Mental decline is common, and it’s one of the most feared consequences of aging. But cognitive dysfunction is not inevitable. Here is an article by www.lifeextention.com on how you can help maintain good brain health.
Several studies have noted a strong association between higher seafood intake, or higher blood or dietary levels of omega-3 fatty acids, and better cognitive function. The long-chain omega-3 fatty acid docosahexaenoic acid
(DHA) is a critical nutrient for brain health, and deficiency can cause symptoms such as poor mood and cognitive dysfunction.
DHA is found in high concentrations in neuronal cell membranes where it plays an important structural role in maintaining membrane fluidity.
Preclinical research shows DHA plus eicosapentaenoic acid (EPA), another omega-3 fatty acid from fish, may protect against amyloid plaques and neurofibrillary tangles, as well as prevent blockages and improve blood flow in small vessels in the brain. Adequate omega-3 fatty acid status may also be needed for proper use of B vitamins in the brain. In addition, DHA has anti-inflammatory effects and is a precursor for neuroprotectin D1, a signaling molecule involved in neuronal growth and survival.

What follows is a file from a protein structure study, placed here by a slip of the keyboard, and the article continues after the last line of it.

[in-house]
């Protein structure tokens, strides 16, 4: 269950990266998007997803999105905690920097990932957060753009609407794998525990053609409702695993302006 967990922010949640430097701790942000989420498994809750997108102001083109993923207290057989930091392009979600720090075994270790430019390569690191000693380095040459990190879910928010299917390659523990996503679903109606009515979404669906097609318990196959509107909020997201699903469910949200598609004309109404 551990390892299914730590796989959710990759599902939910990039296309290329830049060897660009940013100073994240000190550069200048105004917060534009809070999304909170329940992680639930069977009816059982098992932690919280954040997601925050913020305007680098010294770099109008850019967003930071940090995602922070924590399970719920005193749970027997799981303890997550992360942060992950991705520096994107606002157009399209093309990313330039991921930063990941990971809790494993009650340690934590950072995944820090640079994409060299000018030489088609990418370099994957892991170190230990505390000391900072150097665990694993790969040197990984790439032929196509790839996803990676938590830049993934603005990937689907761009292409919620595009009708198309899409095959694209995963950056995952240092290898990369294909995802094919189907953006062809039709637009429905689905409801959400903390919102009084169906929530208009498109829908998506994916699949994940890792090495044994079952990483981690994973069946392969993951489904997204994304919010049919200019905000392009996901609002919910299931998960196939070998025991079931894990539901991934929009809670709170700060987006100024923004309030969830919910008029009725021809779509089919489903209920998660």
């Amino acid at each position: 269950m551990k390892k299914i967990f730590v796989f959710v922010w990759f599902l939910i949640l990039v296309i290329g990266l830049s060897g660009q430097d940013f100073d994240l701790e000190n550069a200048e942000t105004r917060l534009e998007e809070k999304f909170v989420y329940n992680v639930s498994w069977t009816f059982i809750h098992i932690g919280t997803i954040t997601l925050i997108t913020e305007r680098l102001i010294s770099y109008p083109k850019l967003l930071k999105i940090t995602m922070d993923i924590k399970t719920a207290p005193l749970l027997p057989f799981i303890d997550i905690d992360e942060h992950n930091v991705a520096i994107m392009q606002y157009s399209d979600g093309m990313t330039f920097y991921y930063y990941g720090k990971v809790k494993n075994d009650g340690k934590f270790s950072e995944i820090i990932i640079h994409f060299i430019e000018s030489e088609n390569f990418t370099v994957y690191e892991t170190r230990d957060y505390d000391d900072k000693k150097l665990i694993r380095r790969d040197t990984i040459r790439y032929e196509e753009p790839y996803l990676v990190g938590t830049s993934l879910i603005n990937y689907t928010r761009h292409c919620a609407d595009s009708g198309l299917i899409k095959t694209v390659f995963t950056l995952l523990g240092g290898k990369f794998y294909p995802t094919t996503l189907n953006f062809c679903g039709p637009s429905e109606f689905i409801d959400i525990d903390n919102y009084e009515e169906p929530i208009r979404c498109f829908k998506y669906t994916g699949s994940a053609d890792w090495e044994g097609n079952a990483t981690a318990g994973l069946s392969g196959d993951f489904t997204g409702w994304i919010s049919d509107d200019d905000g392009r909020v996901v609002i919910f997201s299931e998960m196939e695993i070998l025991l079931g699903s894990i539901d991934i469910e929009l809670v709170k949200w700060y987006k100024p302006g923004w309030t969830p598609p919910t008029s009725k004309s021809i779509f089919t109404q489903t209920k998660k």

One study in 2,622 older adults found those with the highest blood levels of long- chain omega-3 fatty acids (including EPA and DHA) had an 18% lower risk of unhealthy aging, defined as chronic disease, physical or cognitive dysfunction, or death for any reason, over a 13-year period. Results from other research indicate the ratio of omega-6 to omega-3 fatty acids may be an important factor affecting brain
structure and cognitive function.
A meta-analysis of six randomized controlled trials using doses ranging from 400 to 1,800 mg daily of combined omega-3 fatty acids for periods of 3–40 months found that omega-3 fatty acid supplements can slow the rate of cognitive decline in the elderly. Similarly, a large review of 24 studies found evidence suggesting a beneficial effect of omega-3 fatty acid intake on cognitive aging. In a randomized placebo-controlled trial, 1,680 participants aged 70 and over with subjective memory complaints received either 800 mg DHA plus 225 mg EPA daily or placebo for 3 years. Although DHA plus EPA supplementation did not affect cognitive function in the initial analysis, a secondary analysis including only those with a low baseline omega-3 index (a measure of omega-3 fatty acids in red blood cells) showed supplementation led to improved executive function in this group. Data from the same study suggest those with an omega-3 index of ≤ 5% have increased odds of cognitive decline and may benefit most from supplementation.
The Norwegian health authorities recommend eating fish 2-3 times a week. Taking cod liver oil / or an omega 3 product as a dietary supplement might be a good alternative to secure a daily sufficient intake of fatty acids.